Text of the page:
Estate planning attorneys emphasize the importance of personalized attention, because each family is different. There is no one set estate plan that is right for everyone, and this is why you should discuss your unique situation with a licensed lawyer from our firm.
The above being stated, there is a basic framework that is applicable to everyone, and we will take a look at it here.
Asset Transfer Method
Clearly, the facilitation of postmortem asset transfers is at the core of the estate planning process. Most people aware of this, and most individuals who have not looked into the subject thoroughly assume that it is resolved as soon as you execute a last will. In reality, this is an oversimplification.
Yes, you can use a last will as a vehicle of asset transfer, but there are other options. Some of them exist to address somewhat complicated and/or unusual circumstances, and we will get into them in subsequent blog posts.
For our purposes here, we will explain the value of a revocable living trust as an alternative to a last will.
The first thing you should know about a revocable living trust is that you don’t lose control of the assets that you convey into it while you are alive and well. When you look at the name, you see that you can revoke it entirely and it would no longer exist. You would then re-assume direct personal ownership of assets that you conveyed into the trust.
If you establish a living trust, you are probably not going to dissolve it, because the whole point is to use it as an estate planning device. Still, you don’t lose control, because you can act as the trustee and the beneficiary throughout your life. You can take assets out of the trust as you see fit, and you can convey property into the trust at any time after it has been established.
One major benefit that you gain with a living trust over a last will is the avoidance of probate. This is a costly and time-consuming legal process that takes place under the supervision of a court. It is also a public proceeding that allows anyone who is interested to find out how your resources were distributed.
These negatives are completely avoided when a living trust is used, because the trustee who you name to succeed you can distribute assets to the heirs who are named in the document outside of probate. You can include a spendthrift clause if you have concerns about the monetary decision-making of a loved one, and this is another benefit.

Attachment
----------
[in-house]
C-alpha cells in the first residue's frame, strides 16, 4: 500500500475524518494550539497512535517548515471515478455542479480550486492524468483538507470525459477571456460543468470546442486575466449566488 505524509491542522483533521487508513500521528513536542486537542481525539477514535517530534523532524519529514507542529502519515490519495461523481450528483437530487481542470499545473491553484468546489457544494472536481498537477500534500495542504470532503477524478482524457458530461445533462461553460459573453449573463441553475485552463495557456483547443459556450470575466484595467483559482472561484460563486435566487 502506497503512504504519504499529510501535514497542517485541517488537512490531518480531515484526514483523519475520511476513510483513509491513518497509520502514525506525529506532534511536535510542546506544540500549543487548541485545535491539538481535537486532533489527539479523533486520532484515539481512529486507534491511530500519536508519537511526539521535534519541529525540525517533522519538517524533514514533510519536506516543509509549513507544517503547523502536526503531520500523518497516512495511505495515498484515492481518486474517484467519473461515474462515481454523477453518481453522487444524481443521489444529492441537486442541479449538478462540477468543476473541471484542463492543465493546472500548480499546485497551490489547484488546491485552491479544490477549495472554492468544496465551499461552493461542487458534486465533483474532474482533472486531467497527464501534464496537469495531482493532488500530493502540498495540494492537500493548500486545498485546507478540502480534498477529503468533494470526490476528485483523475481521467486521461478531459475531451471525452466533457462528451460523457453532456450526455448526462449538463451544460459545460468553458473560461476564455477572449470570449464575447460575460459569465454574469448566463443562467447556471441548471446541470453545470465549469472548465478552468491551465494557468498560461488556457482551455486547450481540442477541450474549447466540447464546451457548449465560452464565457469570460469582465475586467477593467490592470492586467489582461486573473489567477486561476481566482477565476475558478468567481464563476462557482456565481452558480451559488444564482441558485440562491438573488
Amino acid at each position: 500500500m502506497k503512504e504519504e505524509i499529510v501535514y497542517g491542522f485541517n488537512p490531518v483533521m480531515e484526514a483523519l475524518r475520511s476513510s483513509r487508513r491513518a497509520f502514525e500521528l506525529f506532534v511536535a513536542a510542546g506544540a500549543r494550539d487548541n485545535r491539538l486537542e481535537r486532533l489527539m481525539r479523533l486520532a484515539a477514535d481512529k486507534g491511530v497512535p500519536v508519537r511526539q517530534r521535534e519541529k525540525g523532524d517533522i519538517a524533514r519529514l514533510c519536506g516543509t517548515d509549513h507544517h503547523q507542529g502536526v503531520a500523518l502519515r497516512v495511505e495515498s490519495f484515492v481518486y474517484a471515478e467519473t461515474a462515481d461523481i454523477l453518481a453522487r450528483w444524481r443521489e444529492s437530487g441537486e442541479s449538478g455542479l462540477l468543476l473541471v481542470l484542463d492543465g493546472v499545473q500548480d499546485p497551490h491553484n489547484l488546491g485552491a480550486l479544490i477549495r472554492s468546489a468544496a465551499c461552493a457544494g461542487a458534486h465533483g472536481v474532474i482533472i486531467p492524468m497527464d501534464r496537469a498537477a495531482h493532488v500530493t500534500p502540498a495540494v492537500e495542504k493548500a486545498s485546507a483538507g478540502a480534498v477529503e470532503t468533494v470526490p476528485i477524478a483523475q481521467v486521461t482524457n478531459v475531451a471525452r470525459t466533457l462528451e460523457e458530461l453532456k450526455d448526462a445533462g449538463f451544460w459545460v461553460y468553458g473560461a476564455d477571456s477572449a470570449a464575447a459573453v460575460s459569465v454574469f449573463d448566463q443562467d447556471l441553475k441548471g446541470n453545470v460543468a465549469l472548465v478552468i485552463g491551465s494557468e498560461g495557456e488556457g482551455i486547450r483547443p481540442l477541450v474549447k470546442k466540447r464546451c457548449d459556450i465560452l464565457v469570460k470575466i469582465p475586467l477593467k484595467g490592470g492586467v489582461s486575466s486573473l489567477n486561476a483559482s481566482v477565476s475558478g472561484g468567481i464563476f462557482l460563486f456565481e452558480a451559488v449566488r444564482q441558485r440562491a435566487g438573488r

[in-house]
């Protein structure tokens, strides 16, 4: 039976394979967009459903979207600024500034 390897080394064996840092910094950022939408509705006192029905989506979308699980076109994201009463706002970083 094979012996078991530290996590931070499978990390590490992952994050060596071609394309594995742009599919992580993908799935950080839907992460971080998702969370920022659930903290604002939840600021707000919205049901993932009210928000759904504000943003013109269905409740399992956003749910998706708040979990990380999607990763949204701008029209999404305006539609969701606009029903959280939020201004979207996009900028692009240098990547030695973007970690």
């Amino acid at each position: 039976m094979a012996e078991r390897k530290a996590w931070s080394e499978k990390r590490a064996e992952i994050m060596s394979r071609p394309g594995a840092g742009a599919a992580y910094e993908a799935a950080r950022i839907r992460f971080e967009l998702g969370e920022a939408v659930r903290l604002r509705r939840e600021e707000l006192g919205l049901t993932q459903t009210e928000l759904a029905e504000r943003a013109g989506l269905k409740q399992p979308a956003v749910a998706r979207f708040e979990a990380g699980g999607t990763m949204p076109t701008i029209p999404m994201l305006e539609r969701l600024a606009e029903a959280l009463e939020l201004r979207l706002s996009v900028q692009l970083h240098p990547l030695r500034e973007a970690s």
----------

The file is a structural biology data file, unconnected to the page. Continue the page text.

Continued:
Nursing Home Asset Protection
Most senior citizens will need long-term care eventually, and Medicare will not pay for a stay in a nursing home or assisted living facility. Medicaid will cover these costs, but since it is a need-based program, it takes careful planning to qualify without losing anything in the process.
In order to be able to leave behind a decent legacy for your loved ones to draw from after you are gone, you have to do what you can to protect your assets from devastating nursing home costs. We can help you do just that.
A well-constructed estate plan will include an incapacity planning component. You can use documents called durable powers of attorney to name agents to make medical and financial decisions on your behalf in the event of your incapacitation. Through the inclusion of a living will, you can state your life-support preferences as well.
Another advantage that you gain if you use a revocable living trust instead of a will is the ability to prepare for possible incapacity in your life. You could name a disability trustee who would be empowered to manage assets in the trust if you ever become unable to do so on your own.
We Are Here to Help!
Our doors are open if you would like to discuss your estate planning objectives with a licensed attorney. You can send us a message through our contact page to request a consultation appointment, and you can reach us by phone at 913-262-2000.